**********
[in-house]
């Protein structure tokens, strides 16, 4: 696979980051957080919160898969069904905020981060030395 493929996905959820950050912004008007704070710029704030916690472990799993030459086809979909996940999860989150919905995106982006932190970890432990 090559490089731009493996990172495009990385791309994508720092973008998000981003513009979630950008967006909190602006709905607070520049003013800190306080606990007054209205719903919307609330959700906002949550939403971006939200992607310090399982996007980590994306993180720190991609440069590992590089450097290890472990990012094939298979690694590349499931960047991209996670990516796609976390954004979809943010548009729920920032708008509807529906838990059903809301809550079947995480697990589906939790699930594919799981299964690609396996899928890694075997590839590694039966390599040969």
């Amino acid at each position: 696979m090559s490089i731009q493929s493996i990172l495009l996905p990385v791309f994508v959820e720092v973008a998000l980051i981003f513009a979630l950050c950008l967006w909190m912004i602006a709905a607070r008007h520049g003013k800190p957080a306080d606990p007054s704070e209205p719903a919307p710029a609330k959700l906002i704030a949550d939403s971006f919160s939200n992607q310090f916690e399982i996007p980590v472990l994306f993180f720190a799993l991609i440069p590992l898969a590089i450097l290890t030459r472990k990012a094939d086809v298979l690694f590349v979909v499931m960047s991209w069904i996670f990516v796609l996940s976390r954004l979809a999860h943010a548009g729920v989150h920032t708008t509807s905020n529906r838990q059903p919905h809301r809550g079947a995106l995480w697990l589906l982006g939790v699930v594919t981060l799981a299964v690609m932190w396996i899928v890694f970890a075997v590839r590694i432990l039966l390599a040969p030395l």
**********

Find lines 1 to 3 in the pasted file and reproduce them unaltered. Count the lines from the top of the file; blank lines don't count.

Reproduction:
[in-house]
């Protein structure tokens, strides 16, 4: 696979980051957080919160898969069904905020981060030395 493929996905959820950050912004008007704070710029704030916690472990799993030459086809979909996940999860989150919905995106982006932190970890432990 090559490089731009493996990172495009990385791309994508720092973008998000981003513009979630950008967006909190602006709905607070520049003013800190306080606990007054209205719903919307609330959700906002949550939403971006939200992607310090399982996007980590994306993180720190991609440069590992590089450097290890472990990012094939298979690694590349499931960047991209996670990516796609976390954004979809943010548009729920920032708008509807529906838990059903809301809550079947995480697990589906939790699930594919799981299964690609396996899928890694075997590839590694039966390599040969």
């Amino acid at each position: 696979m090559s490089i731009q493929s493996i990172l495009l996905p990385v791309f994508v959820e720092v973008a998000l980051i981003f513009a979630l950050c950008l967006w909190m912004i602006a709905a607070r008007h520049g003013k800190p957080a306080d606990p007054s704070e209205p719903a919307p710029a609330k959700l906002i704030a949550d939403s971006f919160s939200n992607q310090f916690e399982i996007p980590v472990l994306f993180f720190a799993l991609i440069p590992l898969a590089i450097l290890t030459r472990k990012a094939d086809v298979l690694f590349v979909v499931m960047s991209w069904i996670f990516v796609l996940s976390r954004l979809a999860h943010a548009g729920v989150h920032t708008t509807s905020n529906r838990q059903p919905h809301r809550g079947a995106l995480w697990l589906l982006g939790v699930v594919t981060l799981a299964v690609m932190w396996i899928v890694f970890a075997v590839r590694i432990l039966l390599a040969p030395l």